Adapted from the New York Times, originally printed October 11, 2020
Summer and a warm fall brought pandemic relief with outdoor brunches, rambling walks, and beers on the stoop — yet in the latest of 2020’s cruel twist, the plunge in temperature may cause a surge in infections and stress.
“We’re moving from spring mode to marathon mode,” said Dr. Bethany Teachman, a University of Virginia psychologist specializing in anxiety. She added that since stressors tend to pile up over time, we would be “going into winter feeling depleted and exhausted.”
So how can we handle the stress of heading back indoors? What are the best strategies? She recommends a three-step approach…
Acknowledge. Start by recognizing that it’s OK, and even helpful, for people to “grieve what they have lost,” said Dr. Teachman, “because there are real losses.” Once we’ve acknowledge the hardship, “the critical piece is to not stay stuck there,” she continued.
Find Alternatives. Once you have identified what you’ve lost, such as socializing, find alternatives — maybe online meet-ups, a pod with another family or simply bundling up. “If you have the opportunity, invest in a really good winter coat,” Dr. Teachman said. “Look into a little heater to put on a patio.”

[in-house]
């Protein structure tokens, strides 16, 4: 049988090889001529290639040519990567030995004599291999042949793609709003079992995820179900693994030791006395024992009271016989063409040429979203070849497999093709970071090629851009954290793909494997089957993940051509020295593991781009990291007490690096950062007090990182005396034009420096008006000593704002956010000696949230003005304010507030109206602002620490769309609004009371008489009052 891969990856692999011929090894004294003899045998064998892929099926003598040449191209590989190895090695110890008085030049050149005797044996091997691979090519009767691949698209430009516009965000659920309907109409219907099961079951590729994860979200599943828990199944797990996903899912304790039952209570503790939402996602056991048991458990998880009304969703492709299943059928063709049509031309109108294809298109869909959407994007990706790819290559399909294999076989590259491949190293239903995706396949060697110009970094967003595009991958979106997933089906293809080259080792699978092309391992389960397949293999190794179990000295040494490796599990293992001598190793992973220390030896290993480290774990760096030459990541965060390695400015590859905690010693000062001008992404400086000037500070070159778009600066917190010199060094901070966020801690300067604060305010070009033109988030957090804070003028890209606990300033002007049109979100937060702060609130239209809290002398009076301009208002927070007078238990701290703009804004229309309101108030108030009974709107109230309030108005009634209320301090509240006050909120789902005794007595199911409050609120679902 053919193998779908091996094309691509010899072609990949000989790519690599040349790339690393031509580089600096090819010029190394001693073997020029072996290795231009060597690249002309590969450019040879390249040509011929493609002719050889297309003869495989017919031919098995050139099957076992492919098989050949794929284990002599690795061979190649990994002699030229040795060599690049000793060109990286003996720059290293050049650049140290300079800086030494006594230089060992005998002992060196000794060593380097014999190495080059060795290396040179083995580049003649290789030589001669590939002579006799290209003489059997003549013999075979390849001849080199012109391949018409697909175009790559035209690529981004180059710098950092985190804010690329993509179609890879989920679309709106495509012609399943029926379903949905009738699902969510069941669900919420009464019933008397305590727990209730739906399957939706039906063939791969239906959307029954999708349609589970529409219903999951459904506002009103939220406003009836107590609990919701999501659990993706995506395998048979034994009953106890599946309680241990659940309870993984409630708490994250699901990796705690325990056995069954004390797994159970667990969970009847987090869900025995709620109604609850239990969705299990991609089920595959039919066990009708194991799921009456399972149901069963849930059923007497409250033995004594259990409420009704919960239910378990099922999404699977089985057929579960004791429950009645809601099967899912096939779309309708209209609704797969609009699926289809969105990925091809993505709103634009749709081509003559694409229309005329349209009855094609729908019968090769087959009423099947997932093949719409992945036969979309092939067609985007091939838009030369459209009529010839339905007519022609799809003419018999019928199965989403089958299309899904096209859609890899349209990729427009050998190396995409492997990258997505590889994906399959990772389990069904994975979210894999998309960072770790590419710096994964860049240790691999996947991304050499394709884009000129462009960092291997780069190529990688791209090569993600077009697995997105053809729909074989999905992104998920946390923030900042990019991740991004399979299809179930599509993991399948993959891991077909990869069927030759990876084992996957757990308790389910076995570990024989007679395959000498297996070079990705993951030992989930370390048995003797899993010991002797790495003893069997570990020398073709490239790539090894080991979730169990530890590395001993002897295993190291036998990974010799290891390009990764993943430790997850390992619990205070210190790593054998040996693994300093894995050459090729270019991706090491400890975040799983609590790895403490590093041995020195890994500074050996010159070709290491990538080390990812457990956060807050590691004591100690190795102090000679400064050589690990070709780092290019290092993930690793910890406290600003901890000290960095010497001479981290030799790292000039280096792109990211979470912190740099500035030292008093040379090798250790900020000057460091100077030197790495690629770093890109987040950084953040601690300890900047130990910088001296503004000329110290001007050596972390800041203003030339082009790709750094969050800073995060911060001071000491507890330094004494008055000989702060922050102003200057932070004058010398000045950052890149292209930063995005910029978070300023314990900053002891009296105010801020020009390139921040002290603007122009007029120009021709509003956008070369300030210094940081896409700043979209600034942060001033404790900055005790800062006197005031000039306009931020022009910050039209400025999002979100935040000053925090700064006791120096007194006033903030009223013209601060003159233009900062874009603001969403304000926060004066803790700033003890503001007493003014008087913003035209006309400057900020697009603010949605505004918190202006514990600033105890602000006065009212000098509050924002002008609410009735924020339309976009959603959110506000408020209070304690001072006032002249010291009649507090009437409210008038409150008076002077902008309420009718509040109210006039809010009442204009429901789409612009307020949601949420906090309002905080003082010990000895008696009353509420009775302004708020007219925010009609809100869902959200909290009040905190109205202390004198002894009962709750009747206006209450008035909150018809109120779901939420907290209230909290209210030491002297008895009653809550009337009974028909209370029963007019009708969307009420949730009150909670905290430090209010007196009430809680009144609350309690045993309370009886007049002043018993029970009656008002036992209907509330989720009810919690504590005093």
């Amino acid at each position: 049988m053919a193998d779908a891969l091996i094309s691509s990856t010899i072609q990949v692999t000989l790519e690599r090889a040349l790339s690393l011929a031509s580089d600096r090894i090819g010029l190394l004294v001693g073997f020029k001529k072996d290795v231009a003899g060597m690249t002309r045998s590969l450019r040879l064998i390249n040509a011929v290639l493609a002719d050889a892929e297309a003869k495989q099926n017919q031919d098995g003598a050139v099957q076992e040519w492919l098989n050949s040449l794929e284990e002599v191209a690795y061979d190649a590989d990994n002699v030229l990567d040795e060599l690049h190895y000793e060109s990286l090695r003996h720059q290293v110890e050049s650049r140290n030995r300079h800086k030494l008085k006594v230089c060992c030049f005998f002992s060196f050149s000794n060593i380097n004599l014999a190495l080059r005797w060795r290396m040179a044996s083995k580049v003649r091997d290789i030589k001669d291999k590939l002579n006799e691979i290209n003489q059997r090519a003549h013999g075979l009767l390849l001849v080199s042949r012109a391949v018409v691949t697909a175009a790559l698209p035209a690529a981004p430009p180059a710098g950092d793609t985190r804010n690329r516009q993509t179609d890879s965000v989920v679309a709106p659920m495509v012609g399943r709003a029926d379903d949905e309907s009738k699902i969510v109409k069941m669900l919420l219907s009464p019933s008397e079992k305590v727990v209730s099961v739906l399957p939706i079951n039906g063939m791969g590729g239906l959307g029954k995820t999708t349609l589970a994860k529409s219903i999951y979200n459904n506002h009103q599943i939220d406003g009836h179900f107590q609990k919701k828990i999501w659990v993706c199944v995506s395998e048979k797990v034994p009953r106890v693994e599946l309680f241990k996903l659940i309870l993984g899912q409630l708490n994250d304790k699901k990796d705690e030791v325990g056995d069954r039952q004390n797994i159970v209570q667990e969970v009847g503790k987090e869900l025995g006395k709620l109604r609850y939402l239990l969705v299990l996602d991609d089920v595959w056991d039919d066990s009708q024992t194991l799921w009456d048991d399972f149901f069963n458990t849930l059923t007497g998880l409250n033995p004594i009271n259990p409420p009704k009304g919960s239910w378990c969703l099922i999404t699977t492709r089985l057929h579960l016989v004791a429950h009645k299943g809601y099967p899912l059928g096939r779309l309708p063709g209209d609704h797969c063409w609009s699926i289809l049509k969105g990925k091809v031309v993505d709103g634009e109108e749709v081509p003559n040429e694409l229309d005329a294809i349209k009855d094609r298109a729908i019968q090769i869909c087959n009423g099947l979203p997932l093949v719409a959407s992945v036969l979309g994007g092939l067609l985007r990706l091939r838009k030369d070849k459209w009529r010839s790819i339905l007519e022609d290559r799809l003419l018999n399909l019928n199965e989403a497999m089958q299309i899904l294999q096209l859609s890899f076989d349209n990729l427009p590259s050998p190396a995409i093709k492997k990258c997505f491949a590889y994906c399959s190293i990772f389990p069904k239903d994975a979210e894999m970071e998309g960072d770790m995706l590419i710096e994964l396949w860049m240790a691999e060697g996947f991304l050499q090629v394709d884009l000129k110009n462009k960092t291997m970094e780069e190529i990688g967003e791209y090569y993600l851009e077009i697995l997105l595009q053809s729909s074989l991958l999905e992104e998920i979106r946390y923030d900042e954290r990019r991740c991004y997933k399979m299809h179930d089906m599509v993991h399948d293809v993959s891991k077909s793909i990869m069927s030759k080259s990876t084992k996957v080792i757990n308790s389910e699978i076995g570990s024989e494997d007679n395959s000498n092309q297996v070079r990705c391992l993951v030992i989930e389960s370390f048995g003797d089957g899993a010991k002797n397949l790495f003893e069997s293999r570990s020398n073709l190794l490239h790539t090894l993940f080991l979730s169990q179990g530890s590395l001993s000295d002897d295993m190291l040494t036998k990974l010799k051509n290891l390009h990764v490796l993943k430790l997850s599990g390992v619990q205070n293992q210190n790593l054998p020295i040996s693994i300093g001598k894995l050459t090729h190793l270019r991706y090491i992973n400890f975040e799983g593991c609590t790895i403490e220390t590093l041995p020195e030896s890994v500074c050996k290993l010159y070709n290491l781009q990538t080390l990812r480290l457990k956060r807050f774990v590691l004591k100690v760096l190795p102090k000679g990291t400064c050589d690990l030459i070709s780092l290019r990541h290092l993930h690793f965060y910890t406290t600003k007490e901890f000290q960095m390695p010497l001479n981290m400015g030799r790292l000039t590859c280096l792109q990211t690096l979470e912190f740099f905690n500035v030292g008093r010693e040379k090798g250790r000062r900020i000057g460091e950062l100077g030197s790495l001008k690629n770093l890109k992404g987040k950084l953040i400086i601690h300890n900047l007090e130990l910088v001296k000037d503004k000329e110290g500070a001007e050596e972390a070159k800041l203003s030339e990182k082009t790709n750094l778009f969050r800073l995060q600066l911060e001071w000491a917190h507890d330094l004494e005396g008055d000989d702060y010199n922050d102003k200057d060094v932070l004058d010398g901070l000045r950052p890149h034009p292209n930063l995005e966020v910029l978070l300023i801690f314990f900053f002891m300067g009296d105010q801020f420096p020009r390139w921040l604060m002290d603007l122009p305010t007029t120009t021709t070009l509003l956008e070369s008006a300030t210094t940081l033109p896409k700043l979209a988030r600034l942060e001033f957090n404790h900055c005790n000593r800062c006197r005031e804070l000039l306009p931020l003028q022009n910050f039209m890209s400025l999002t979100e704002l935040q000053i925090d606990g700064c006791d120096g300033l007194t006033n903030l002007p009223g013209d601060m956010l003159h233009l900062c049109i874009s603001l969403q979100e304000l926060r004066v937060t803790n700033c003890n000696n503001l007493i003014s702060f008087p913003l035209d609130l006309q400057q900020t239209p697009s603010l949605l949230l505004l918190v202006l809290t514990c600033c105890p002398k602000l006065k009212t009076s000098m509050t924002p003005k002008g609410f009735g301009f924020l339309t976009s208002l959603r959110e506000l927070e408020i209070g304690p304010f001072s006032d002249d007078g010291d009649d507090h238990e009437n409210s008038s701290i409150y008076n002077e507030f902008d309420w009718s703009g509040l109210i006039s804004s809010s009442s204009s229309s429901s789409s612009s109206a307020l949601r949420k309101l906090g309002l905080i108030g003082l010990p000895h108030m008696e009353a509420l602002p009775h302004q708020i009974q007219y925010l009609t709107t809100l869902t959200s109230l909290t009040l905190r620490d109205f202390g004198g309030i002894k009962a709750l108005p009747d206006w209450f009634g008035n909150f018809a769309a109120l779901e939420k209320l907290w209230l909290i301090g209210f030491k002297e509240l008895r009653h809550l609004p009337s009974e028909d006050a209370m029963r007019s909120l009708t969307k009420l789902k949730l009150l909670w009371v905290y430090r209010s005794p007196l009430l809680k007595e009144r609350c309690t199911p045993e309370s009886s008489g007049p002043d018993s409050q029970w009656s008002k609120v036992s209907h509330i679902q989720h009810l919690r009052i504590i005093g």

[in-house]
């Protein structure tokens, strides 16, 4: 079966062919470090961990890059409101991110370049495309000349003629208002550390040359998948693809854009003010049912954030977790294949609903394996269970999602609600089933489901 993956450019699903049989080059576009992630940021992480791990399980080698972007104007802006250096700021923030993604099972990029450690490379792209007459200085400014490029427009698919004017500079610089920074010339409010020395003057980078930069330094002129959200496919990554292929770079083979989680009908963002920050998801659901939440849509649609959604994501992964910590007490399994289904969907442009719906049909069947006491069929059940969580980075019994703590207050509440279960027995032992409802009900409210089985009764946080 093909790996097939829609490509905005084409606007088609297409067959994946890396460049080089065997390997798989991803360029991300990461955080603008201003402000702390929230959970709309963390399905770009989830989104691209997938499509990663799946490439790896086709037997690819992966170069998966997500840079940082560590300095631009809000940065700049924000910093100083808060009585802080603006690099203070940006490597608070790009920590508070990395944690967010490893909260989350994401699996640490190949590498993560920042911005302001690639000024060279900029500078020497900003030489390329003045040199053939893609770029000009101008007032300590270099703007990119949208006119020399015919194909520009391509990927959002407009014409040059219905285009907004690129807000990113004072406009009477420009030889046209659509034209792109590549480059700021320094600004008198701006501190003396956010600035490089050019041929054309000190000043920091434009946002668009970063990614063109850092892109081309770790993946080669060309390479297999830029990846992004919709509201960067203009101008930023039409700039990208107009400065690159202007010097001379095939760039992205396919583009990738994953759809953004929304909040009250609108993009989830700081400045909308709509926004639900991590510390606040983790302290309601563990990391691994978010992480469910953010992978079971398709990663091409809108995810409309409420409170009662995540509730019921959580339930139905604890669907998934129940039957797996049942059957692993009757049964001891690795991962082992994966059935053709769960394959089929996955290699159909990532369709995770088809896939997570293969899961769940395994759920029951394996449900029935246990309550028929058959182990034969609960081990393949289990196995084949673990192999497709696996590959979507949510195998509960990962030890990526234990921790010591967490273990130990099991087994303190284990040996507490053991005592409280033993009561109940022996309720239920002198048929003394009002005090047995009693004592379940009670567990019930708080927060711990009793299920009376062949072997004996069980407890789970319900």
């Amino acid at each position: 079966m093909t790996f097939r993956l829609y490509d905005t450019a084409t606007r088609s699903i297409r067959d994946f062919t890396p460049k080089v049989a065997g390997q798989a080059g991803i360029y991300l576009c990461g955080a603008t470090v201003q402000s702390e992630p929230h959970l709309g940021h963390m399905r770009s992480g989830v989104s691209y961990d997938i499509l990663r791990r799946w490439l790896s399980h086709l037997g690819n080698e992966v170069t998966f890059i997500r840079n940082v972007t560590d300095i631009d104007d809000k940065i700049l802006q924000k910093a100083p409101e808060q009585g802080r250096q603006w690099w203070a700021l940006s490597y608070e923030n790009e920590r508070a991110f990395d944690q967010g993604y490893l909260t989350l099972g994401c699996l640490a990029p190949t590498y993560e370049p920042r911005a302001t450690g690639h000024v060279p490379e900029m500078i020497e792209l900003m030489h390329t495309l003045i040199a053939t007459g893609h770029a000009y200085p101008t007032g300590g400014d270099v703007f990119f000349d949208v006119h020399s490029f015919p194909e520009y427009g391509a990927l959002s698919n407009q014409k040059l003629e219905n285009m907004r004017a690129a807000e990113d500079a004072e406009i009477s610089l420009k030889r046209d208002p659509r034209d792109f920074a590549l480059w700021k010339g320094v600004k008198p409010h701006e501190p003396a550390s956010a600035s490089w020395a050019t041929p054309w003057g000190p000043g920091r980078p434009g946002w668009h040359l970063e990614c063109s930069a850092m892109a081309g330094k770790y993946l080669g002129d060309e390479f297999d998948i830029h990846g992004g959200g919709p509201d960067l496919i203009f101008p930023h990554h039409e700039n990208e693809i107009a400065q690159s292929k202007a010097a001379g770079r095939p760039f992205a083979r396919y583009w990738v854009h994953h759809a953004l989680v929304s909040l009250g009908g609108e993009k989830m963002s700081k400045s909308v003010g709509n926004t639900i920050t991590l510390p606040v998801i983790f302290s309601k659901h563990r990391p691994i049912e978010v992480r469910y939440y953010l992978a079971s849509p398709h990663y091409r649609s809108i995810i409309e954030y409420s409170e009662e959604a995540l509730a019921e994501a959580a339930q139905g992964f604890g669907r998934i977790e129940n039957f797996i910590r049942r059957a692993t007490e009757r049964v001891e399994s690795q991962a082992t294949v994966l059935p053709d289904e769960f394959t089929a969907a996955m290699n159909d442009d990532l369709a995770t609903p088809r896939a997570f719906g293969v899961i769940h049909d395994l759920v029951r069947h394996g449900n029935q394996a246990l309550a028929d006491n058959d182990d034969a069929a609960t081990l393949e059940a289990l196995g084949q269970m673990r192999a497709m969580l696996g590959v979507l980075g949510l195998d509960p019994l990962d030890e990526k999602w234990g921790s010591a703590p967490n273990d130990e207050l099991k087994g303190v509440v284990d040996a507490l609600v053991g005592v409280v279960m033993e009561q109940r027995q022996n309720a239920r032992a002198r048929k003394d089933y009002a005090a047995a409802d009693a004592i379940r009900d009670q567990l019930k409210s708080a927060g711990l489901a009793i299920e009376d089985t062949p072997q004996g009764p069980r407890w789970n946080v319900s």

Make a Plan. Planning ahead is important. “Plan now before it gets very old,” Dr. Teachman said. This is partly for practical reasons — that heater might be on back-order — and partly for psychological ones, as “it’s actually much harder to make and implement a plan once you’re already feeling anxious and stressed.” Dr. Dagmawi Dagnew, a psycologist with the Department of Veterans Affairs, says, “Having a plan is an antidote for uncertainty.”
Every therapist emphasized the importance of social connections. “We are social creatures, and we can’t find the pandemic by socially isolating ourselves,” said Dr. Stefan Hofmann, a professor of psychology and Boston University.
This is likely to mean, yes, more of the dreaded Zoom calls. “You might roll your eyes and hate every minute of it,” Dr. Kim Gorgens, professor of psychology at the University of Denver, said, but you should think of it as ‘taking your medicine.”